# Polynomial generating a given sequence

I just watched the eighteenth episode of Lost, which revolves around the number sequence (4, 8, 15, 16, 23, 42). I looked around on the net and found that someone had discovered that the polynomial P(x) = (1/40)(-9x^5 + 125x^4 - 585x^3 + 1075x^2 - 446x + 160) generates this sequence for x = (0, 1, 2, 3, 4, 5).

How did this person discover this polynomial? Is there some algorithm which takes a finite integer sequence (s_0, s_1, …, s_n) and returns a polynomial P(x) producing that sequence for x = 0 through n?

Note: I haven’t watched the rest of Lost yet. Please don’t spoil it for me by telling me what the numbers mean.

Yes, it’s easy enough to do it. Here’s the idea:

Suppose you want a polynomial P(x) to give a particular value s_0 on input 0. Then you know P(x) is of the form Q(x) * x + s_0.

Now, furthermore, you want it to give the value s_1 on input 1. Therefore, Q(1) * 1 + s_0 = s_1. We see that Q(1) = (s_1 - s_0)/1. Letting P_1(x) = Q(x+1), we just need to find P_1(x) such that P_1 gives the value s_1 - s_0 on input 0. Thus, P_1(x) must be of the form Q_1(x) * x + s_1 - s_0.

Continuing on in this way, you eventually get all the values you need.

It’s quite easy.

To fit an nth degree polynomial to n+1 points, simply plug in the values for each pair with unknowns for the coefficients. That gives you n+1 linear equations in n+1 unknowns to solve.

So, for your case, let ax^5 + bx^4 + cx^3 + dx^2 + ex + f be our polynomial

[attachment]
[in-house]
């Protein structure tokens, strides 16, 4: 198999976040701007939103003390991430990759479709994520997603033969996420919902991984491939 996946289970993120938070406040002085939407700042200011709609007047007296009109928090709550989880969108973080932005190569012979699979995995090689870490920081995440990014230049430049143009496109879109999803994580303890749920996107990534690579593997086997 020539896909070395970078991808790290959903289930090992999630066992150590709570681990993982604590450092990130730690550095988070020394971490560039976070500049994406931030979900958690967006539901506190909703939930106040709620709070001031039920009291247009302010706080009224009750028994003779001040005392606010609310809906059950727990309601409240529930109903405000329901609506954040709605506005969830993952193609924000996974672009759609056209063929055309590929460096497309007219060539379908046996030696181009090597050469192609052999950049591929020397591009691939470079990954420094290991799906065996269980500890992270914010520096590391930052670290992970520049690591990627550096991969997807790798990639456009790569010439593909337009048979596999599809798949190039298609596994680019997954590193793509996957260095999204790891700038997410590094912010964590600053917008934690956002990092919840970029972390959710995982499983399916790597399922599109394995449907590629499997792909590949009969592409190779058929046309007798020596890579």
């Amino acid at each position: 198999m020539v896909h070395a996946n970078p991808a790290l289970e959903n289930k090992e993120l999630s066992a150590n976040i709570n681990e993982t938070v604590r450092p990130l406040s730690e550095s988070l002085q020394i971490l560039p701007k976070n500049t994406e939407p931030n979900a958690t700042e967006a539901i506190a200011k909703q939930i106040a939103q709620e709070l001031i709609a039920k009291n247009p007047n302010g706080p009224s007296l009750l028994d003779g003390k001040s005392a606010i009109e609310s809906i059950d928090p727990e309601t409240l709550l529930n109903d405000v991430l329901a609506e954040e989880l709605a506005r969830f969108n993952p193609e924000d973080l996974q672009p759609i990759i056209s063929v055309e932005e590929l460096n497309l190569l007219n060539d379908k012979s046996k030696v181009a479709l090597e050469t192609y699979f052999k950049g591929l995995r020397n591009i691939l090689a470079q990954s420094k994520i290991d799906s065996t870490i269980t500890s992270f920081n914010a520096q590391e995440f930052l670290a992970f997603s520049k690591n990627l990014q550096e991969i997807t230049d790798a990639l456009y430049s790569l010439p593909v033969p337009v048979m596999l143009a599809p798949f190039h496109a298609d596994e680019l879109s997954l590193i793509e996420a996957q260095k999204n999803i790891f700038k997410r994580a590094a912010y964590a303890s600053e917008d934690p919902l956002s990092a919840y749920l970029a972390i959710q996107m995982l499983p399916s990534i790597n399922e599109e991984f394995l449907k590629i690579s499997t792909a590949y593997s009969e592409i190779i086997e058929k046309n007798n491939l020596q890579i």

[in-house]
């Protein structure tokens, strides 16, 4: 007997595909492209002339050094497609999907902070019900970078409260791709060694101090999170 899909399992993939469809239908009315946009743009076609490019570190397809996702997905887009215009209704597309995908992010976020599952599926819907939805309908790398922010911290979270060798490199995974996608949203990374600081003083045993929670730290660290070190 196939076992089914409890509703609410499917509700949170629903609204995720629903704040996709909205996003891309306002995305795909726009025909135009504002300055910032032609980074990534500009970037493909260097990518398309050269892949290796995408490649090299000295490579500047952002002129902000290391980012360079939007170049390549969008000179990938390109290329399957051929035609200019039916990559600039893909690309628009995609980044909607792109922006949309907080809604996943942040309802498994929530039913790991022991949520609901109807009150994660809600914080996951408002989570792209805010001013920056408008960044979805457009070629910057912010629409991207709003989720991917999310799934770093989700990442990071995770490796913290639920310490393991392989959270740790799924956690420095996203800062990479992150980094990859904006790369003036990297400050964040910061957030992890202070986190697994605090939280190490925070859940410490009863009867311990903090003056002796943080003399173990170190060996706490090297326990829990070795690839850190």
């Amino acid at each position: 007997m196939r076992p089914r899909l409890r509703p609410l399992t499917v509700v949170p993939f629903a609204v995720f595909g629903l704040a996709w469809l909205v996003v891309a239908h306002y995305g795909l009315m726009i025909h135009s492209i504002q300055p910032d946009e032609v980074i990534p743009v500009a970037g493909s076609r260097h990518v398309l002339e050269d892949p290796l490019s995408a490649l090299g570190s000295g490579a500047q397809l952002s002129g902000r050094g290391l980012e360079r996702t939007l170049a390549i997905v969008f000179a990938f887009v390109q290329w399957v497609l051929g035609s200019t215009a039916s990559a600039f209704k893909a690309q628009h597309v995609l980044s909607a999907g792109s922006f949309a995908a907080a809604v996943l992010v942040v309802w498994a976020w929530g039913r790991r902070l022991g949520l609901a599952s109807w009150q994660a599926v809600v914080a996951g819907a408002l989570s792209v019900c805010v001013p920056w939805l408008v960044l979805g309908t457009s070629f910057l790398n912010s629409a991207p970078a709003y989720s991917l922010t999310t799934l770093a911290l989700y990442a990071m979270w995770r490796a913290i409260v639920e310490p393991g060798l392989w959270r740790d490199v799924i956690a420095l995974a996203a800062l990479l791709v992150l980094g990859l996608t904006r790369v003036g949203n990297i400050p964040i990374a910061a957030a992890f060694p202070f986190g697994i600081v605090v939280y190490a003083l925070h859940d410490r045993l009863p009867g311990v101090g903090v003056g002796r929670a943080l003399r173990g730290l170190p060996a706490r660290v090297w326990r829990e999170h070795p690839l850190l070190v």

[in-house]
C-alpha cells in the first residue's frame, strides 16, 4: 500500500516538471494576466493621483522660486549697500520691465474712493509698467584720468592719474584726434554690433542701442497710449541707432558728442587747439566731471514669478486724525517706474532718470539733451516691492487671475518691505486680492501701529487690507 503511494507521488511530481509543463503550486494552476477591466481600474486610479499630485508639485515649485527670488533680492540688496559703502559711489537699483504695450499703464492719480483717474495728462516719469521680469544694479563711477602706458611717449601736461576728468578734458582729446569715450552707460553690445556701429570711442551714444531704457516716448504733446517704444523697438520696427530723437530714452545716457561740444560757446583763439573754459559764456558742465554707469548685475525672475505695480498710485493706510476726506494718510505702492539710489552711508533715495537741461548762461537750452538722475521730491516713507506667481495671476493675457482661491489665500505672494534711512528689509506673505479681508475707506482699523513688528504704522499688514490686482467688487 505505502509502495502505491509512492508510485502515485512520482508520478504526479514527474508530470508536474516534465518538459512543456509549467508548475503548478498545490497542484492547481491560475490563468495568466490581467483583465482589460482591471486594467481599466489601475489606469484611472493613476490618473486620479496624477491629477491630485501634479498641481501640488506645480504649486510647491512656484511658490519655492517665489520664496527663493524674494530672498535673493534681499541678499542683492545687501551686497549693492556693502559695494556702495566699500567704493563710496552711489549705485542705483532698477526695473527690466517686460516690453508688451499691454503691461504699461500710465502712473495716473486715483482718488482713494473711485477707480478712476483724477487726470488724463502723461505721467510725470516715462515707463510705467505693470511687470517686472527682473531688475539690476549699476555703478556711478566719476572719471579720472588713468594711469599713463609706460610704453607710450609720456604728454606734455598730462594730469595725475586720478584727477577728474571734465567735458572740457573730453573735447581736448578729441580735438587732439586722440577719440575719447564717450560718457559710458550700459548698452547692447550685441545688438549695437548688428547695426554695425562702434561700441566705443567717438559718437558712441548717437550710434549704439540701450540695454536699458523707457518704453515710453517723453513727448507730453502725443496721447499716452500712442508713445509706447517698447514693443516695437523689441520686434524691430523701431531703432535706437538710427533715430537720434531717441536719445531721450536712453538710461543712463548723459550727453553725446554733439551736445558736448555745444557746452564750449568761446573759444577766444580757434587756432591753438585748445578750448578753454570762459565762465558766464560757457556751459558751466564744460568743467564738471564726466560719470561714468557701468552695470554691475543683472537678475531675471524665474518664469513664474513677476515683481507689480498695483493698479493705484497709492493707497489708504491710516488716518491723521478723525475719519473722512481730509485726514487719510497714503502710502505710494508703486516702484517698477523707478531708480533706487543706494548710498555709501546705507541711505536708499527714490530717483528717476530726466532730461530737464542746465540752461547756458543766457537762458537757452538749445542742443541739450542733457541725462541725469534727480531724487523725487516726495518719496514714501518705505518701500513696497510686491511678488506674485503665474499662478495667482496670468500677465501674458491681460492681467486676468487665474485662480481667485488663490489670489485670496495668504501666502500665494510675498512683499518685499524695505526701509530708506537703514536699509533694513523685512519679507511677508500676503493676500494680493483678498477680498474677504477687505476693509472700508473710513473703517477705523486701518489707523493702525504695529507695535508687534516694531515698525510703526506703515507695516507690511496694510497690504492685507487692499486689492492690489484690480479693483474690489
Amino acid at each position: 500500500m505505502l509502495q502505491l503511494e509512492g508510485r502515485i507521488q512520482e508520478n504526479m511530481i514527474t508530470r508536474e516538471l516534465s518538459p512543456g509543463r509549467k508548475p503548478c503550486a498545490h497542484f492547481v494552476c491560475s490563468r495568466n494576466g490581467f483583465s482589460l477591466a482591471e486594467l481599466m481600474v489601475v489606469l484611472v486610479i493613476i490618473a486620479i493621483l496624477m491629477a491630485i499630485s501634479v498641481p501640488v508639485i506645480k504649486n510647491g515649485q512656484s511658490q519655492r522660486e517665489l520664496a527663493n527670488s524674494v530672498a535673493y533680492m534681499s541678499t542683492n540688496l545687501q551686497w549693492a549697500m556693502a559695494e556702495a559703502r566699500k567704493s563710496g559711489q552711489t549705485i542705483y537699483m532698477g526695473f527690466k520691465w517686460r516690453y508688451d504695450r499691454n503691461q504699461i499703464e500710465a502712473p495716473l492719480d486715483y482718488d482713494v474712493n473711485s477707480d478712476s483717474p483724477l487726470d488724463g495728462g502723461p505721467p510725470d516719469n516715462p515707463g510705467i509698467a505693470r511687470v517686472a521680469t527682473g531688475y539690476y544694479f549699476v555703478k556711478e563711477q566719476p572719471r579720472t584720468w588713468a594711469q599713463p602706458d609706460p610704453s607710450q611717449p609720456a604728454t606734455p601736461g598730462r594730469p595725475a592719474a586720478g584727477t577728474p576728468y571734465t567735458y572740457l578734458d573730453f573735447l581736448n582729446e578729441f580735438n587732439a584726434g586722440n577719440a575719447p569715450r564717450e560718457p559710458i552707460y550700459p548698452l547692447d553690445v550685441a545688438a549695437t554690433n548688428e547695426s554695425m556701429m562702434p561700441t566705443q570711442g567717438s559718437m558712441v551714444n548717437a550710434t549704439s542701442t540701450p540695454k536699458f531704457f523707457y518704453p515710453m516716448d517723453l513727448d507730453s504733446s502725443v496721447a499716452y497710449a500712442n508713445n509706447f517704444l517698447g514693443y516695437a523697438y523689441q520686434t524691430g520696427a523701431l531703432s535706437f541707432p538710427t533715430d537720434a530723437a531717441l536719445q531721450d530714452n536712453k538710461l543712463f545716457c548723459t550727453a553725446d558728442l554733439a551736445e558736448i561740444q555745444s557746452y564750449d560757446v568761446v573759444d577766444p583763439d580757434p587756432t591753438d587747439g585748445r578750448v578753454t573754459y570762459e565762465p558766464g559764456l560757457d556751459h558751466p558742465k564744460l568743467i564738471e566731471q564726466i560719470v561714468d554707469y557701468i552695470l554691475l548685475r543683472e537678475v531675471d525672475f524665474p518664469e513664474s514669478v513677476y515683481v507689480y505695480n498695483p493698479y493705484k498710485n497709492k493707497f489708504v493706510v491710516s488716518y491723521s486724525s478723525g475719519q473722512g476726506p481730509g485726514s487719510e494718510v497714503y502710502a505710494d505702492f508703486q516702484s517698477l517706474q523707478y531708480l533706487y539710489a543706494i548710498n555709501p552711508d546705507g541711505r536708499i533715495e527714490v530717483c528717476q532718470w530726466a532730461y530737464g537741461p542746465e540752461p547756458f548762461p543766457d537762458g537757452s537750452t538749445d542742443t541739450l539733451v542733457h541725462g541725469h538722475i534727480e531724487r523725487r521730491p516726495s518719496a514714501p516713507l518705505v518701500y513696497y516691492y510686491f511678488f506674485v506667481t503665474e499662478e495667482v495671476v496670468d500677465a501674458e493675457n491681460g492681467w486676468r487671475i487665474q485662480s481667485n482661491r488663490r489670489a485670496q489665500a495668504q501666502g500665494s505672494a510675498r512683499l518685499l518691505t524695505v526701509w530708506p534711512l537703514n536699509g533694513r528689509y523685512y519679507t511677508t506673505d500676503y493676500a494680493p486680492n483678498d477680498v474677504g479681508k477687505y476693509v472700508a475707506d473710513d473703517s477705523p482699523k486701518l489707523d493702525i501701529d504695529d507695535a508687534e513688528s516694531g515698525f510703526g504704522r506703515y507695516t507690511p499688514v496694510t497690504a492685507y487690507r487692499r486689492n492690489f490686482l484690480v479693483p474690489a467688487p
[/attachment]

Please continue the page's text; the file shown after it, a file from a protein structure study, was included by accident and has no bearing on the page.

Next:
f = 4, plugging in (0,4)
a + b + c + d + e + f = 8, plugging in (1,8)
32a + 16b + 8c + 4d + 2e + f = 15, plugging in (2,15)

etc. Then solve the 6 linear equations.

Meh, I wanted to reword that post but I guess it’s too late. Well, here’s my rewording anyway:

Suppose you want a polynomial P(x) to give a particular value s_0 on input 0. Then you know P(x) is of the form Q(x) * x + s_0 for some polynomial Q(x); that is to say, the lowest degree term of P is s_0, and all the other degree terms, when “downshifted”, give Q(x). Now, we’ll reanalyze it a little for our convenience, by defining R(x) as Q(x+1). Then, we have that P(x) = R(x-1) * x + s_0 for some polynomial R(x).

What’s so great about that? Well, now, you want the polynomial P(x) to give a particular value s_1 on input 1. That means R(1-1) * 1 + s_0 = s_1. Thus, we have a specific value for R(x) to give on input 0; we can recursively begin setting R(x) up to do this, the same way as with P(x).

Continuing on in this way, you eventually get all the values you need, and your recursion can bottom out to a zero polynomial (or whatever else you like).
On edit: Aw, hell, yabob put it better/simpler anyway.

I think the easiest way is to use a divided difference table. This site has a decent description of how to do it. I can whip out a polynomial of any degree you choose in <5 minutes using Excel with this (or in ~15 minutes with pencil and paper), including polynomials where the derivatives are specified. If you want more details, just ask…

Also of note is the On-Line Encyclopedia of Integer Sequences. You can type in a sequence of numbers and see if it’s “interesting”. Good for a few hours of summer browsing. You can look up the “Lost Numbers” there, too.

There are a lot of methods for polynomial interpolation. My “when I’m just plain lazy” favorite is Lagrange interpolation. But if I wanted to get serious I would use something like Chebyshev polynomials.